Samuel Hopkins

American Congregationalist, theologian of the late colonial era of the United States


September 17, 1721
December 20, 1803
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Hopkins, Samuel,--1721-1803, Calvinism, Congregational churches, History, Early works,


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Samuel Hopkins (the younger) was born in Waterbury, Connecticut and was named after his uncle, Samuel Hopkins (1693–1755), a minister in the church in West Springfield, Massachusetts. Hopkins graduated from Yale College in 1741, then studied divinity in Northampton, Massachusetts with his brother-in-law Jonathan Edwards. He was licensed to preach in 1742, and in December 1743 was ordained pastor of the North Parish of Sheffield (now Great Barrington) in Housatonic, Massachusetts, a small settlement of only 30 families, from 1743 to 1769. Hopkins theological views were faced opposition and was finally dismissed from the pastorate on the grounds of lack of funds for his support. From April 1770 until his death in 1803 Hopkins preached at the First Congregational Church in Newport, Rhode Island While the British occupied Newport from 1776-1780, Hopkins preached at Newburyport, Massachusetts, and Canterbury and Stamford, Connecticut.

Hopkins received a Doctor of Divinity from Yale in 1802.

He created the theological scheme that bears his name, Hopkinsianism, also known as the New Divinity. This religious system is a form of Calvinism which its adherents called "consistent Calvinism." Hopkins is credited with originating the concept of "disinterested benevolence". The view evolved into a distinct theology under Nathaniel W. Taylor, a later instructor of theology at Yale Divinity School, known as the "New Haven Theology" or New England theology, which became important in the Second Great Awakening. Originally a slaveholder, Hopkins was one of the first of the Congregationalist ministers to denounce slavery. His efforts coincided with the 1774 law that forbade the importation of slaves into Rhode Island, and the 1784 law that granted freedom to all slaves born in Rhode Island after March 1785. During America's war of independence, Hopkins' school for negro missionaries to Africa was broken up due to the confusion.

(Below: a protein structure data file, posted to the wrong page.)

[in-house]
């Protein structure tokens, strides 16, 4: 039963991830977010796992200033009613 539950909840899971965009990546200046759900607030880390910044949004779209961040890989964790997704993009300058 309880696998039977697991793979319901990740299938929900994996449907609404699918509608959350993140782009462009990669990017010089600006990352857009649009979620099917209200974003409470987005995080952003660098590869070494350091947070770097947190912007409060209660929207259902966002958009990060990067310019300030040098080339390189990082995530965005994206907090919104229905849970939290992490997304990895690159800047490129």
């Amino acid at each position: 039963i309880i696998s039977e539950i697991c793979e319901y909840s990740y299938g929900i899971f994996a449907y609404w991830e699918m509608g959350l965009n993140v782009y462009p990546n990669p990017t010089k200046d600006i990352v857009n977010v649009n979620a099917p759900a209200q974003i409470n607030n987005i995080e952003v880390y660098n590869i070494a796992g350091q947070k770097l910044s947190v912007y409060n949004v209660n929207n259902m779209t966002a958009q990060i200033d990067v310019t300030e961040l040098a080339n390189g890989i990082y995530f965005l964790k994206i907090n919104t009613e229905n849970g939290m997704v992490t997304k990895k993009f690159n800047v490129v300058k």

An early opponent to the institution of slavery, he published a pamphlet entitled, "A Dialogue Concerning the Slavery of the Africans," which was addressed "To the Honorable Members of the Continental Congress, Representatives of the Thirteen United American Colonies."

-- Wikipedia

Influence of Samuel Hopkins

Works published by Samuel Hopkins

Works published about Samuel Hopkins

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